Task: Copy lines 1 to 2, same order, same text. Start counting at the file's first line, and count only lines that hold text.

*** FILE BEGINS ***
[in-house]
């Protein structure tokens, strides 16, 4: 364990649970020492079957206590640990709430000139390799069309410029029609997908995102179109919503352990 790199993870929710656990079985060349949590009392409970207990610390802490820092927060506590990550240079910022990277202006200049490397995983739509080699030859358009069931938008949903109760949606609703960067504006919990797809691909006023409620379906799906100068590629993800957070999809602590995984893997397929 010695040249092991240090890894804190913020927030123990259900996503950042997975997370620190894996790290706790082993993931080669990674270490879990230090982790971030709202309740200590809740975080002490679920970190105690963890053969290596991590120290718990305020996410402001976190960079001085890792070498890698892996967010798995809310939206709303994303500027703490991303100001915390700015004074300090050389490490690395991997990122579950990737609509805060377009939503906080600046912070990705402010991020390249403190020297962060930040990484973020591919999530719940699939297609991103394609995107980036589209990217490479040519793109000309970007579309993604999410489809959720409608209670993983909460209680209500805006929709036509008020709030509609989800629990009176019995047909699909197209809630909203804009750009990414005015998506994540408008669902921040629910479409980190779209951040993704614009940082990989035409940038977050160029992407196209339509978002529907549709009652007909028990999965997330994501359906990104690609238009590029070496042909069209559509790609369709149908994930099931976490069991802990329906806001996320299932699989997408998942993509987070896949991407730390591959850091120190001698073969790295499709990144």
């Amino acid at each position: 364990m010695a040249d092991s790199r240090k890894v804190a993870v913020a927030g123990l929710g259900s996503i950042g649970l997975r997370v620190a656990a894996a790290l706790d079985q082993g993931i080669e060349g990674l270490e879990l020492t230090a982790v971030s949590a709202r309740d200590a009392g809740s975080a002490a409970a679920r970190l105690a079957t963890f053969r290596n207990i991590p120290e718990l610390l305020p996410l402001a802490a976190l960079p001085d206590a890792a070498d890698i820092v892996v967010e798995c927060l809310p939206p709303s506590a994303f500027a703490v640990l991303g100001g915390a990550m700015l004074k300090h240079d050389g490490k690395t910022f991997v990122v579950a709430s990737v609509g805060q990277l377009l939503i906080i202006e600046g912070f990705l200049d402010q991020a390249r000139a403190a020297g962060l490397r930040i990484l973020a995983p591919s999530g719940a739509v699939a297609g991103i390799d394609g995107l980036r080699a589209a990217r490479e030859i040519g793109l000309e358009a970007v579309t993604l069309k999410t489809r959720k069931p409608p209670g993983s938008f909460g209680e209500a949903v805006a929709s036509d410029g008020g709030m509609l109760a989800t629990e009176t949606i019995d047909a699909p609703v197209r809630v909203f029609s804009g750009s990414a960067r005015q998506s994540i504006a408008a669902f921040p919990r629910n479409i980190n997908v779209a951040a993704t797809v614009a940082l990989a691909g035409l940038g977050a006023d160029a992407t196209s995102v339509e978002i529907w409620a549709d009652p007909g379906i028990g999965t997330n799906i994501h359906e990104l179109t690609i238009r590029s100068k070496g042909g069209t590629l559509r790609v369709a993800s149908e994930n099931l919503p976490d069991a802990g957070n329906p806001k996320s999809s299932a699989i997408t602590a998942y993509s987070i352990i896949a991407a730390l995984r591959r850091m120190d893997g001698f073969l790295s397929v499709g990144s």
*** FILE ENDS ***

[in-house]
């Protein structure tokens, strides 16, 4: 364990649970020492079957206590640990709430000139390799069309410029029609997908995102179109919503352990 790199993870929710656990079985060349949590009392409970207990610390802490820092927060506590990550240079910022990277202006200049490397995983739509080699030859358009069931938008949903109760949606609703960067504006919990797809691909006023409620379906799906100068590629993800957070999809602590995984893997397929 010695040249092991240090890894804190913020927030123990259900996503950042997975997370620190894996790290706790082993993931080669990674270490879990230090982790971030709202309740200590809740975080002490679920970190105690963890053969290596991590120290718990305020996410402001976190960079001085890792070498890698892996967010798995809310939206709303994303500027703490991303100001915390700015004074300090050389490490690395991997990122579950990737609509805060377009939503906080600046912070990705402010991020390249403190020297962060930040990484973020591919999530719940699939297609991103394609995107980036589209990217490479040519793109000309970007579309993604999410489809959720409608209670993983909460209680209500805006929709036509008020709030509609989800629990009176019995047909699909197209809630909203804009750009990414005015998506994540408008669902921040629910479409980190779209951040993704614009940082990989035409940038977050160029992407196209339509978002529907549709009652007909028990999965997330994501359906990104690609238009590029070496042909069209559509790609369709149908994930099931976490069991802990329906806001996320299932699989997408998942993509987070896949991407730390591959850091120190001698073969790295499709990144």